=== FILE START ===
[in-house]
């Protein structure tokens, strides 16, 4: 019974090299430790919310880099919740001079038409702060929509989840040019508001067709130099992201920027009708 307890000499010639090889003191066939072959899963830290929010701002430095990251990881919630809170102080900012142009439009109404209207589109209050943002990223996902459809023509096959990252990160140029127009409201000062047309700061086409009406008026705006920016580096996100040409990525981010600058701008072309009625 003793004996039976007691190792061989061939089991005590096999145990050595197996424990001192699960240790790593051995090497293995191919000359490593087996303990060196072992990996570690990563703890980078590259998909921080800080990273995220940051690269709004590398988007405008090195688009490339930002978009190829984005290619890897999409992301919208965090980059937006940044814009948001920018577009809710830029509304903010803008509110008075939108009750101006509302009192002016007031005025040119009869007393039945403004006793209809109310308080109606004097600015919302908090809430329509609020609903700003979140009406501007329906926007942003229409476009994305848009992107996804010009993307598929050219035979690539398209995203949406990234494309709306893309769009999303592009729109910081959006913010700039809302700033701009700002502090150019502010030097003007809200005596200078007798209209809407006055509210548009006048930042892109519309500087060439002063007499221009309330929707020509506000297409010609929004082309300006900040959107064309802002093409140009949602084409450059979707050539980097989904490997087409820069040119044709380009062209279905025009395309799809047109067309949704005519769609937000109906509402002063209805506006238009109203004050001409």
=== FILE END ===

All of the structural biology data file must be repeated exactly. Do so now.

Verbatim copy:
[in-house]
């Protein structure tokens, strides 16, 4: 019974090299430790919310880099919740001079038409702060929509989840040019508001067709130099992201920027009708 307890000499010639090889003191066939072959899963830290929010701002430095990251990881919630809170102080900012142009439009109404209207589109209050943002990223996902459809023509096959990252990160140029127009409201000062047309700061086409009406008026705006920016580096996100040409990525981010600058701008072309009625 003793004996039976007691190792061989061939089991005590096999145990050595197996424990001192699960240790790593051995090497293995191919000359490593087996303990060196072992990996570690990563703890980078590259998909921080800080990273995220940051690269709004590398988007405008090195688009490339930002978009190829984005290619890897999409992301919208965090980059937006940044814009948001920018577009809710830029509304903010803008509110008075939108009750101006509302009192002016007031005025040119009869007393039945403004006793209809109310308080109606004097600015919302908090809430329509609020609903700003979140009406501007329906926007942003229409476009994305848009992107996804010009993307598929050219035979690539398209995203949406990234494309709306893309769009999303592009729109910081959006913010700039809302700033701009700002502090150019502010030097003007809200005596200078007798209209809407006055509210548009006048930042892109519309500087060439002063007499221009309330929707020509506000297409010609929004082309300006900040959107064309802002093409140009949602084409450059979707050539980097989904490997087409820069040119044709380009062209279905025009395309799809047109067309949704005519769609937000109906509402002063209805506006238009109203004050001409």